The chapter ‘Care from the beginning: Birthing collective origins, interdependent cities, and new community economies’ by Katharine McKinnon, Stephen Healy and Kelly Dombroski provides a conceptual foundation for the idea of urban studies as a moral project informed by the ethics of care. In arguing for a necessary turn from individualistic views on (urban) societies, it introduces Joan Tronto’s notion of homines curans (caring people), which encapsulates a view of social (urban) ontology that presupposes vulnerability, interdependency and mutual responsibility as fundamental features of social relations. Standing in opposition to the prevalent figure of homo economicus, homines curans foregrounds dependency (rather than self-interest and self-sufficiency) as the default human condition. It positions care as an ontological a priori and suggests that care ought to be, and in fact is, an organizing principle of urban life.
How this might be translated into a ‘caring’ urban research practice is illustrated by the chapter ‘Careful rearrangements: Experiments with neglected “things” in architecture’ by Micol Rispoli. In this contribution, she demonstrates how embracing care as an organizing principle has influenced and transformed her architectural design practice into a continuous willingness to be affected by other ways of being and knowing—and thus becoming vulnerable—as well as a commitment to be moved by what matters for others—and thus to share the responsibility for these matters. The chapter ‘Critical reflections on care’ is also worth highlighting. In this theoretical contribution, Ali Madanipour provides an analytically inspiring definition of care. In proposing that care be understood as a relationship between need and ability (to meet that need), he brings a fresh perspective to the already existing conceptualizations of care as a kind of labour, relationship or ethical practice.
Overall, the volume is to be commended for its breadth of themes and topics that seek to tie contemporary debates around care with issues discussed in urban studies. What could be considered a missed opportunity is the fact that no cohesive conceptualization of urban care emerges from the collection. The editorial collective’s argument that the distinctly urban character of care consists in its spatiality is not entirely convincing. Moreover, the editors’ commitment to providing an urban(ized) understanding of care does not seem to be shared by the contributing authors, given that the majority of their considerations are informed by Bernice Fisher’s and Joan Tronto’s famous universalistic conceptualization, which views care as a ‘species activity’ and includes within it everything that we do to maintain our world. The introductory essays hint at what, in my opinion, might be regarded as an urban manifestation of care—that is, caring encounters between strangers in the city—but this line of thought is not developed further. Thus, in my opinion, Care and the City leaves the question of what is ‘urban’ about ‘urban care’ open.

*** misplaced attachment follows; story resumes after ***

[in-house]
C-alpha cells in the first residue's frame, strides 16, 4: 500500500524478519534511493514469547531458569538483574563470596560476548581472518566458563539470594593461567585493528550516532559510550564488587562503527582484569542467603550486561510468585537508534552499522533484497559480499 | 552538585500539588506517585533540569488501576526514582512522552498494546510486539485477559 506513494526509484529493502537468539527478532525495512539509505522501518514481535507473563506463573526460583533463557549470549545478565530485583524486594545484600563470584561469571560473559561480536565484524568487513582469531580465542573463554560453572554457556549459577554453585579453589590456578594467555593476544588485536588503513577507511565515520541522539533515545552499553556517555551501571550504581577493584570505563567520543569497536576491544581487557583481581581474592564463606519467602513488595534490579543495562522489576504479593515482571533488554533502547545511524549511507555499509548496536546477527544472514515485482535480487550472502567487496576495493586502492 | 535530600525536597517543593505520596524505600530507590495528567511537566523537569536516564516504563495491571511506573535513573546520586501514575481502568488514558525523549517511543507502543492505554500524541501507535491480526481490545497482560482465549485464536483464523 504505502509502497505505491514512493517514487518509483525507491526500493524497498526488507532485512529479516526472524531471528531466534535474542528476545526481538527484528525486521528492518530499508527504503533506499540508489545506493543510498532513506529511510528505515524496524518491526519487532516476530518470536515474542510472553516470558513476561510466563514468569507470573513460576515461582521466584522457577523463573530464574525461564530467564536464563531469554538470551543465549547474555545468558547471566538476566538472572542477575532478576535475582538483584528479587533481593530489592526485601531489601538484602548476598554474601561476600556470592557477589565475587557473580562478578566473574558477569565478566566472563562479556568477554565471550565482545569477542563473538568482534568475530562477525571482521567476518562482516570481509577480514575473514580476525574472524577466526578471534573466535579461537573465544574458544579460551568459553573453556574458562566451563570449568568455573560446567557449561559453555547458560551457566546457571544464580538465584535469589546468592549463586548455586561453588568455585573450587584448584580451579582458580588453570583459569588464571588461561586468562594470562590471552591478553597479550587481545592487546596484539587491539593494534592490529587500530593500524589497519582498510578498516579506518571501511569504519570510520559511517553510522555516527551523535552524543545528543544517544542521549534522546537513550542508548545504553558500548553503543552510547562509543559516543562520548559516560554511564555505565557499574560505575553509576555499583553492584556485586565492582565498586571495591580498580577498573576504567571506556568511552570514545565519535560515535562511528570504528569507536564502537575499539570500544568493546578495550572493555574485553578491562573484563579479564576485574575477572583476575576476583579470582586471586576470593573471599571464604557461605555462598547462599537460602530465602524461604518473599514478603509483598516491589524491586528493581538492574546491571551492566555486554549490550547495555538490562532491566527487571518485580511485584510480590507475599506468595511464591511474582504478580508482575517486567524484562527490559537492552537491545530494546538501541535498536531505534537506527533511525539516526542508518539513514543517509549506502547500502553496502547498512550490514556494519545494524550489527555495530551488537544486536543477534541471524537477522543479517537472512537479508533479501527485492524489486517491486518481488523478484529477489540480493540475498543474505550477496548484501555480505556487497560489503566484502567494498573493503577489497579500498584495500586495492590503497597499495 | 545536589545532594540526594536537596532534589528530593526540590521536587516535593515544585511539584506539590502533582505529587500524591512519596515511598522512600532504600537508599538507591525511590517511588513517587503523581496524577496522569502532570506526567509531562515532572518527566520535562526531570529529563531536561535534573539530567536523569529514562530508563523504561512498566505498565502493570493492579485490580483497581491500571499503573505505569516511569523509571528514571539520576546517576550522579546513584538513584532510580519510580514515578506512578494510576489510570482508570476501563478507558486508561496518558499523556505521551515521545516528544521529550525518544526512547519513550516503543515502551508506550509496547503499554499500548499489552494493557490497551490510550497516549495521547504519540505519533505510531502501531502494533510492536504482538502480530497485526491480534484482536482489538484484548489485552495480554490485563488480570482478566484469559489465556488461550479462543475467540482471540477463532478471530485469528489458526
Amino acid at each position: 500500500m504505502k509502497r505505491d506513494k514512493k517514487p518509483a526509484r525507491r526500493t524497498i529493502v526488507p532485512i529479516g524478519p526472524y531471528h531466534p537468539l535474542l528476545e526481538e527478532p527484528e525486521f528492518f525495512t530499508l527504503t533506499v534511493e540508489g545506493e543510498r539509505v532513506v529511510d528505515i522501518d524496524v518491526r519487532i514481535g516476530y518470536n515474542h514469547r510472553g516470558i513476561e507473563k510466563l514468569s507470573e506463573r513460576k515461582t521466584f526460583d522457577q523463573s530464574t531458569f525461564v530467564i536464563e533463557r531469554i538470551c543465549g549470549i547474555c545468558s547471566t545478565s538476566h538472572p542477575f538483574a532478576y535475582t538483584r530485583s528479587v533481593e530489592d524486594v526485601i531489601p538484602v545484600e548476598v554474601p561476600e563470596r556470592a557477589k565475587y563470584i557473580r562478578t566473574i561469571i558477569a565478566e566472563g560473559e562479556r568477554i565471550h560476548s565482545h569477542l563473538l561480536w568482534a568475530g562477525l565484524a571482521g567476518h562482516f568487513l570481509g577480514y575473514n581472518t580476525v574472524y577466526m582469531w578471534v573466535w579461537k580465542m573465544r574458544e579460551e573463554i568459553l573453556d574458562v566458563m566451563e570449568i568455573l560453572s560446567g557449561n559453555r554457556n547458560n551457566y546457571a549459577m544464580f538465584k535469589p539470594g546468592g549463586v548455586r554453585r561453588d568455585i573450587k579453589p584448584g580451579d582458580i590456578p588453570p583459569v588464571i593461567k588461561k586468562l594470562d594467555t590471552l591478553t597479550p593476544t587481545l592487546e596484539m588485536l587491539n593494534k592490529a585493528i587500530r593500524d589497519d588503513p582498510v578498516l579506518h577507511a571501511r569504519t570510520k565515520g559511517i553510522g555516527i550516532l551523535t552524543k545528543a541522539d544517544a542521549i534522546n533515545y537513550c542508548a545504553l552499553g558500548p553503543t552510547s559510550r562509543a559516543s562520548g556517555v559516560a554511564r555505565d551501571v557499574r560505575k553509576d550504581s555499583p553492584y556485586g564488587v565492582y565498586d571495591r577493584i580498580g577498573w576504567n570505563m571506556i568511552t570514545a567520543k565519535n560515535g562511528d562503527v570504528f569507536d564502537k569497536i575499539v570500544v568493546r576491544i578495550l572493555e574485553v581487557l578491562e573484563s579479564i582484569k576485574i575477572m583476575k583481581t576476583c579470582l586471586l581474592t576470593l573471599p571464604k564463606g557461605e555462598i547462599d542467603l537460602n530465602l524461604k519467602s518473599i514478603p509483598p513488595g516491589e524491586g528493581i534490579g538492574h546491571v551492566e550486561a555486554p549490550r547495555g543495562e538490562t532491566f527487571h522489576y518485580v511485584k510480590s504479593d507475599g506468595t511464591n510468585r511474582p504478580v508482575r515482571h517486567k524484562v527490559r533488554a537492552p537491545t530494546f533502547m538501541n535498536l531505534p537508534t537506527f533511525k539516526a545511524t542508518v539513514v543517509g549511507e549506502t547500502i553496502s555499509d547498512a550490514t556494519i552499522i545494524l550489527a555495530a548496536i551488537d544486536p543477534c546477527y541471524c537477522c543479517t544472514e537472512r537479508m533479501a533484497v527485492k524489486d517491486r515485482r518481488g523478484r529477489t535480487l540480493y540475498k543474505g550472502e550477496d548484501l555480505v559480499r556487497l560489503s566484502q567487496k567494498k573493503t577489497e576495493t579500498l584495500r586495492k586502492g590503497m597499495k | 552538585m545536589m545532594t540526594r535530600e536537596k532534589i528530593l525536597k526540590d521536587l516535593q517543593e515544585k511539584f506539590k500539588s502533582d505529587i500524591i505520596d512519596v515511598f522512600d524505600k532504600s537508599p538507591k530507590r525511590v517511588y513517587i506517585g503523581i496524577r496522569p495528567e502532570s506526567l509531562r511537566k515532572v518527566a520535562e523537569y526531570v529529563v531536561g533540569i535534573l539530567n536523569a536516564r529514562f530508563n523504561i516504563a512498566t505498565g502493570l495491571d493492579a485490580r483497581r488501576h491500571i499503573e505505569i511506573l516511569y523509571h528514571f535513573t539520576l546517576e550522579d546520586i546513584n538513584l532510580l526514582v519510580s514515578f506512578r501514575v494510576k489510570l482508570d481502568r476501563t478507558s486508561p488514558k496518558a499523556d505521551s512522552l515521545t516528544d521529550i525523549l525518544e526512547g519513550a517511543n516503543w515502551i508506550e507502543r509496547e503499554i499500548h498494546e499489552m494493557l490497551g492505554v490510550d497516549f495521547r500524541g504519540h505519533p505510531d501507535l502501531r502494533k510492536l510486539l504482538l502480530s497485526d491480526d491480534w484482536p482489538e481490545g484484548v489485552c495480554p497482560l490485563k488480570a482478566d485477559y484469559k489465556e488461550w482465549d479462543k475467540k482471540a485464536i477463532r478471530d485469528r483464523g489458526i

This leads to another minor critique, which is that the volume reads, at times, as if consisting of two parallel narratives—one provided by the editorial collective’s essays, and the other emerging from the individual contributions—which do not always speak to one another. Consequently, the volume works better as an illustration of different ways of understanding conceptual links and empirical connections between care and the city than as an outline of a systematic approach to care in urban studies. Nonetheless, Care and the City is highly recommended to everyone who shares the editors’ conviction that this goal is worth pursuing, as it opens up multiple interesting avenues for the realization of this important endeavour.
Natalia Martini, Jagiellonian University in Krakow
Angelika Gabauer, Sabine Knierbein, Nir Cohen, Henrik Lebuhn, Kim Trogal, Tihomir Viderman and Tigran Haas (eds.) 2022: Care and the City: Encounters with Urban Studies. New York: Routledge. Cover used with permission of Routledge.
Views expressed in this section are independent and do not represent the opinion of the editors.